The men and women were worshiping together in aspecially-designated area at the entrance to the plaza, a couple ofhundred yards from the wall itself.
Monday's incident was the latest confrontation between OrthodoxJews and members of the other branches of Judaism, who have beenlocked in a divisive debate in the Knesset over the authority of theOrthodox rabbinic establishment in Israel.
"They're symbolically, and more than symbolically, driving us outof the gates of Jerusalem," said Rabbi Uri Regev, director of theReform movement's Israel Religious Action Center.
"Even in the former Soviet Union, Jews can pray in peace. To beexcluded from the most important Jewish place in the world gives ussome perspective on the issues. This isn't about freedom of worship;this is about where Israel is going."
Even as the police action occurred, a committee charged withstaving off a crisis over conversions, faces a deadline this week.
The committee, headed by Finance Minister Ya'acov Ne'eman, wasformed by the government to forge a path acceptable to the threemajor Jewish streams to avert the passage of controversial pendinglegislation.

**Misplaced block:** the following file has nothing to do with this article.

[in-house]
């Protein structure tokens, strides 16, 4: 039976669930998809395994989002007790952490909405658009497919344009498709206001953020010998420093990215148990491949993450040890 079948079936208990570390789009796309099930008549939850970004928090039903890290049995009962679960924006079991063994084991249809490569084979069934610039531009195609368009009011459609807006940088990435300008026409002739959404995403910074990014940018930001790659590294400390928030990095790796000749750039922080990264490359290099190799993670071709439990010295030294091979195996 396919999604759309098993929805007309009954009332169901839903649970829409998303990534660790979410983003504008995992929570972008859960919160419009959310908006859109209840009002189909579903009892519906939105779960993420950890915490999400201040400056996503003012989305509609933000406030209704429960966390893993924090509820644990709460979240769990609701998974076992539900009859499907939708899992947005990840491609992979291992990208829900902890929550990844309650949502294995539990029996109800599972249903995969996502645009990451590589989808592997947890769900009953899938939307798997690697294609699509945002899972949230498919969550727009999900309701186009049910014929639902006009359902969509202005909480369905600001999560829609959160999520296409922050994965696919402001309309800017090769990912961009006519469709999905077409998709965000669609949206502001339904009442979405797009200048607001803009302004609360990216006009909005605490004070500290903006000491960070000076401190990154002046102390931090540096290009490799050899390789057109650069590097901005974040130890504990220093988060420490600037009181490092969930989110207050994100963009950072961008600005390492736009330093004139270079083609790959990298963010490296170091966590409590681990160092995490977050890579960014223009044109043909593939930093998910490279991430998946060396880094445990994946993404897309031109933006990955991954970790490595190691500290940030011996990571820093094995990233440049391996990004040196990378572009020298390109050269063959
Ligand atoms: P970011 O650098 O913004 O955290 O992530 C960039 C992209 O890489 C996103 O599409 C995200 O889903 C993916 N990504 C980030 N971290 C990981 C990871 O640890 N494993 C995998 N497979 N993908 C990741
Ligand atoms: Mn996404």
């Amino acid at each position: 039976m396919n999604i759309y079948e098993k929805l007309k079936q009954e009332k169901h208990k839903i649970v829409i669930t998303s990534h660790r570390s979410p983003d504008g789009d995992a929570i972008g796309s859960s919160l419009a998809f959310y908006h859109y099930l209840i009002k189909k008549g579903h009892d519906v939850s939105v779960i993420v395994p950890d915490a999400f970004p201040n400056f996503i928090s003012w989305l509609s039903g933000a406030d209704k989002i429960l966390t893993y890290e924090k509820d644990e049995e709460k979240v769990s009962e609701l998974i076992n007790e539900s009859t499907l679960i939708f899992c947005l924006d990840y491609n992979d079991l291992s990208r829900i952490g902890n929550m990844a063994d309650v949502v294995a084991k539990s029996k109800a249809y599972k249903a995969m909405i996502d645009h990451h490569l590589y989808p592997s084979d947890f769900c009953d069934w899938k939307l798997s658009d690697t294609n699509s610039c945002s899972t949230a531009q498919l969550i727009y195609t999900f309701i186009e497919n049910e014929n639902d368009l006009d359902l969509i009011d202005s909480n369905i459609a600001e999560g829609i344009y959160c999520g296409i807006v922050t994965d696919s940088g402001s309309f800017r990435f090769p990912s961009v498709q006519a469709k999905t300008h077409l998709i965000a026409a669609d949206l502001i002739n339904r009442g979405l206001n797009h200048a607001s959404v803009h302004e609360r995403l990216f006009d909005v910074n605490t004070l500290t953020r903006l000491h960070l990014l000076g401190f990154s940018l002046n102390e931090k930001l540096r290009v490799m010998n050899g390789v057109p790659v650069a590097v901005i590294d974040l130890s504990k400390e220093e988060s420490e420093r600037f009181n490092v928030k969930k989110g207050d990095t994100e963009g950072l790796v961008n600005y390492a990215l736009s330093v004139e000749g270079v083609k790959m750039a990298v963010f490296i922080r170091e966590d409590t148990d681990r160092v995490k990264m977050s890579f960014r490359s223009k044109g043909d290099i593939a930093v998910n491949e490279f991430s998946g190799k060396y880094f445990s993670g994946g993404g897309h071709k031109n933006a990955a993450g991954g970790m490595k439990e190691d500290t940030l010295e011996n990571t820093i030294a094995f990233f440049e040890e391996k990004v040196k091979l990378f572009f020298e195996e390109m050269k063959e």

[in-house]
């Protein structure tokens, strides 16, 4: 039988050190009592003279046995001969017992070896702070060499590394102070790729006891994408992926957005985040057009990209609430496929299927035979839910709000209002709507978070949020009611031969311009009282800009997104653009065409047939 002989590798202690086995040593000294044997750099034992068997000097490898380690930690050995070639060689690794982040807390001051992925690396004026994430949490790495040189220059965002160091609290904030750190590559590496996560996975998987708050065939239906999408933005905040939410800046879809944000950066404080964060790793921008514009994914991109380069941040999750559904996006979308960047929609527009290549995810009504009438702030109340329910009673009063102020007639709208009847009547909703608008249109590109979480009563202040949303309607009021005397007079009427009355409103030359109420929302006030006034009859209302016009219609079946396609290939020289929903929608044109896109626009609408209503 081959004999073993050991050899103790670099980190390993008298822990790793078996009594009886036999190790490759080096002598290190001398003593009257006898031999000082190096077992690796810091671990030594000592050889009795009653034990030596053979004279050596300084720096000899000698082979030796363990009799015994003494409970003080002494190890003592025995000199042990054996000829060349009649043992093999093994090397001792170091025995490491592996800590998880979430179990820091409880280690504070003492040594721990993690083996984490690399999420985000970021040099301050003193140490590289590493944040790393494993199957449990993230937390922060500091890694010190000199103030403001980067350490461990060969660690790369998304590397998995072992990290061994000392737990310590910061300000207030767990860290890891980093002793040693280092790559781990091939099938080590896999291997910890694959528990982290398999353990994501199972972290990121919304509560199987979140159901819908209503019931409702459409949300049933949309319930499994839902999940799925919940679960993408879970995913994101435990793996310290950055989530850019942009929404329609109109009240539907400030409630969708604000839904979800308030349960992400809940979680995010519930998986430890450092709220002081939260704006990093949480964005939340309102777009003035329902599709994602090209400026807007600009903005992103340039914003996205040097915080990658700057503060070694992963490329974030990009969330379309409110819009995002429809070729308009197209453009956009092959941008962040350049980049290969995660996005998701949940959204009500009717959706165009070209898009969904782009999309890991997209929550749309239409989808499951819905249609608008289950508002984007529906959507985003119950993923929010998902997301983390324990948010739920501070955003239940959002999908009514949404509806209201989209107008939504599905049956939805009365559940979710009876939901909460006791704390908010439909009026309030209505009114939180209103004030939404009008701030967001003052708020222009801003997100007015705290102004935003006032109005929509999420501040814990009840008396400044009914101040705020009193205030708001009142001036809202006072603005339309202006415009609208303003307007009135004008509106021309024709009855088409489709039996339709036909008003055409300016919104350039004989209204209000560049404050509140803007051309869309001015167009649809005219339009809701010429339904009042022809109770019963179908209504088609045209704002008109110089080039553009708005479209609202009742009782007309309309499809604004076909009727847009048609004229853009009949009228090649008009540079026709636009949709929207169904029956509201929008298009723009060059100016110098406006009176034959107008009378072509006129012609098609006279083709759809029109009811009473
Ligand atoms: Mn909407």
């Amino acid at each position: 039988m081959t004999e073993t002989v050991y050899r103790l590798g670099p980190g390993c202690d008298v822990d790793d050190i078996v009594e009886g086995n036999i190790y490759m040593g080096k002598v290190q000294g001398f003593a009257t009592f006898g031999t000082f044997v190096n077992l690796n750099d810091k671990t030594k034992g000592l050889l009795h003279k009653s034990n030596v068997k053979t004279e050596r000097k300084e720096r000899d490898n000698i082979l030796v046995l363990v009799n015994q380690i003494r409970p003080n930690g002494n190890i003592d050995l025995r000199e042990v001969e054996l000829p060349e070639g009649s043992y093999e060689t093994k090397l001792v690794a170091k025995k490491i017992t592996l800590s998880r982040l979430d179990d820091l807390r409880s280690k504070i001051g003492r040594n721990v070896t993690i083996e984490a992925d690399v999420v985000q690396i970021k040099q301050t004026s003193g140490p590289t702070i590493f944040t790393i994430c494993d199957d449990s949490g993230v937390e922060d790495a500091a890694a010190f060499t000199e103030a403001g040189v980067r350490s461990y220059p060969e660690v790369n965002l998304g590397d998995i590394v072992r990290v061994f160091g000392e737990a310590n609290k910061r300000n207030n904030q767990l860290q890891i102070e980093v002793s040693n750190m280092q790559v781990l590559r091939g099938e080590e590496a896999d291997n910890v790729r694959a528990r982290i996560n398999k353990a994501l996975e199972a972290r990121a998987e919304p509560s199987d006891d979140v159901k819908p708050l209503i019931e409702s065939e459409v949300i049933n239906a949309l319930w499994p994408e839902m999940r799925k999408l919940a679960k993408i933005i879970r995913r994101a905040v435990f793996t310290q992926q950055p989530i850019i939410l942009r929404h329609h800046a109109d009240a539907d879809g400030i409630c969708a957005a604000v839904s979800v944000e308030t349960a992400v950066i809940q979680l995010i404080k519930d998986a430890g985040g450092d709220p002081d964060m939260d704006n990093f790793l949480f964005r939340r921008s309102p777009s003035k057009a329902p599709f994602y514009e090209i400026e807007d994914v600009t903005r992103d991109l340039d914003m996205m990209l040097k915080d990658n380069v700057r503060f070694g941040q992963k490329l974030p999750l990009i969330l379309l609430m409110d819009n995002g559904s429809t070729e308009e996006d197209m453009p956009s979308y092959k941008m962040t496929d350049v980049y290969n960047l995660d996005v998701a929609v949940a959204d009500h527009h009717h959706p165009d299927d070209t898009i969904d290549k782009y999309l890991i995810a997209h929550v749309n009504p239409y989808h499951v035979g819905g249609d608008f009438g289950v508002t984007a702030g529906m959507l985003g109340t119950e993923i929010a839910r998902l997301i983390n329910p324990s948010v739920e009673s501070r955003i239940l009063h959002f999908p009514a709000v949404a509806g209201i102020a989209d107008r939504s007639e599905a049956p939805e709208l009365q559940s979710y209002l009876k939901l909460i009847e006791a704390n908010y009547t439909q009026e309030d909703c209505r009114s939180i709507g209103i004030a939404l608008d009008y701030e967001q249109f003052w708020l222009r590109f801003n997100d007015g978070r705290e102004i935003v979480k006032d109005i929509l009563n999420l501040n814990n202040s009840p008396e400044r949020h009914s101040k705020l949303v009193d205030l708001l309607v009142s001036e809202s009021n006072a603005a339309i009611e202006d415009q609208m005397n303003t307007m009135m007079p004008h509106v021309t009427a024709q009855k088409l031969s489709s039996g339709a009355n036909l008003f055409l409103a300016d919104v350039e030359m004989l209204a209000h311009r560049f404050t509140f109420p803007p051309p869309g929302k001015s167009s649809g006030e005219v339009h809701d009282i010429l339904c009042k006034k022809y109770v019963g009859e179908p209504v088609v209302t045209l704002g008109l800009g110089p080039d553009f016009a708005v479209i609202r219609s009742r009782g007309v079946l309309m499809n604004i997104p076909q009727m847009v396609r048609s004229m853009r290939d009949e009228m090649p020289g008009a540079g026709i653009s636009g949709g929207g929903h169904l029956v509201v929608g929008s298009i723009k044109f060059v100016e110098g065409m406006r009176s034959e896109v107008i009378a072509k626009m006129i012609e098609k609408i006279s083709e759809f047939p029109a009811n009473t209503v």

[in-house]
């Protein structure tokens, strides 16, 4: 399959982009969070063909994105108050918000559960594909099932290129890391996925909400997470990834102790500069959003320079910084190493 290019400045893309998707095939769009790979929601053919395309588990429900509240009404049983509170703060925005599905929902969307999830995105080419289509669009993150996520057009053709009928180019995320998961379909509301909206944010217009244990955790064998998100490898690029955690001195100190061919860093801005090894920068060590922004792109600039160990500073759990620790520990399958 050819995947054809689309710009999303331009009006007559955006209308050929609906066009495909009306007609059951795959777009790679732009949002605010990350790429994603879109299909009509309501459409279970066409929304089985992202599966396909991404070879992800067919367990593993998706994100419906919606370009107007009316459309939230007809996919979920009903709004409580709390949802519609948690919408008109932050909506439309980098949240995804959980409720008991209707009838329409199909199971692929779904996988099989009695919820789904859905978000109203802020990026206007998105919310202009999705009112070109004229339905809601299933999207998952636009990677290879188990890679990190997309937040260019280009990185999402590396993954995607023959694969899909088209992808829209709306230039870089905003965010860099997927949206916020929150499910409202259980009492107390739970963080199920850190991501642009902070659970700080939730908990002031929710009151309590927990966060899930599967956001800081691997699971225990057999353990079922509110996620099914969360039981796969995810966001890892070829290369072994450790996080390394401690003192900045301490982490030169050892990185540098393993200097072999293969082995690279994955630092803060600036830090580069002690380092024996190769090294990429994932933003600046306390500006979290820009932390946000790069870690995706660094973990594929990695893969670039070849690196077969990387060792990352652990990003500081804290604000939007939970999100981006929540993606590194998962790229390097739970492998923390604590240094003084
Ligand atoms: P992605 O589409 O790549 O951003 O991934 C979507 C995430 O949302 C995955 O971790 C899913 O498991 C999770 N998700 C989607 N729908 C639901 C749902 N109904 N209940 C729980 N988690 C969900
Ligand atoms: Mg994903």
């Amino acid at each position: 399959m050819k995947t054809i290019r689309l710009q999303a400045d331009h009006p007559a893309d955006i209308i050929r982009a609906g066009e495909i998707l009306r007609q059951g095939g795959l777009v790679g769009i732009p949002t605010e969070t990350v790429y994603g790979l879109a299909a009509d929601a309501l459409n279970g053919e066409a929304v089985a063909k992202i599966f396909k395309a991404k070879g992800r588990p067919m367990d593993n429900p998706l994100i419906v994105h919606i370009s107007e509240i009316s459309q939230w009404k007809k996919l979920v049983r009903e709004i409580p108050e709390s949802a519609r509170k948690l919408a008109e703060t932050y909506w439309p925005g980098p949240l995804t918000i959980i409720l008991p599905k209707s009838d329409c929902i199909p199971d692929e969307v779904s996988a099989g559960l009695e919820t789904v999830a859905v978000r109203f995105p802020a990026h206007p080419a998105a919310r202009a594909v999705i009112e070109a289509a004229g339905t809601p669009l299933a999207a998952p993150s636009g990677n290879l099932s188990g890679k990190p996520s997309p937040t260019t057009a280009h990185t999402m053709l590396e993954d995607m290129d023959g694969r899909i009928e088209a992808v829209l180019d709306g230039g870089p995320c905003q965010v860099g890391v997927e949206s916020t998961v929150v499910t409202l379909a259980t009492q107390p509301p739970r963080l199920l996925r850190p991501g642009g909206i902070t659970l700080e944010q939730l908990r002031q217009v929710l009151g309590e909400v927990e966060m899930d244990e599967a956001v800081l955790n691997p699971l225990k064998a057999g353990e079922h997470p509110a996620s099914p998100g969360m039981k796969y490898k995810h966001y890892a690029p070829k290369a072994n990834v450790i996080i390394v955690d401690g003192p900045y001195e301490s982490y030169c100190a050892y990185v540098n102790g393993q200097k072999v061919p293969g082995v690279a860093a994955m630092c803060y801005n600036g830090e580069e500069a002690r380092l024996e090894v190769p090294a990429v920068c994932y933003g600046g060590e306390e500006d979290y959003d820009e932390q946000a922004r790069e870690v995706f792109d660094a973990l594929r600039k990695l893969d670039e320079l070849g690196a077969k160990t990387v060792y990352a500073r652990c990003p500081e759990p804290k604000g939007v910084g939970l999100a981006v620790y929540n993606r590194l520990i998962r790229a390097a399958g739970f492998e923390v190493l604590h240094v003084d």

Friday, Aug. 15, is the slated deadline for the committee'srecommendations, to be followed by the government coalition'sapproval by Sept. 5.
A recent unconfirmed report by the daily Ha'aretz said that thediscussions included a proposal by Ne'eman for the establishment of a"joint conversion school for all streams of Judaism." The conversionitself would be performed in an Orthodox rabbinical court accordingto halacha. Such a proposal, the newspaper said, could be applied toother rituals, including marriage.
At the same time, the report continued, the Reform andConservative synagogues would, for the first time, receive governmentfunding "similar to those of Orthodox synagogues." -- Compiled fromWire Services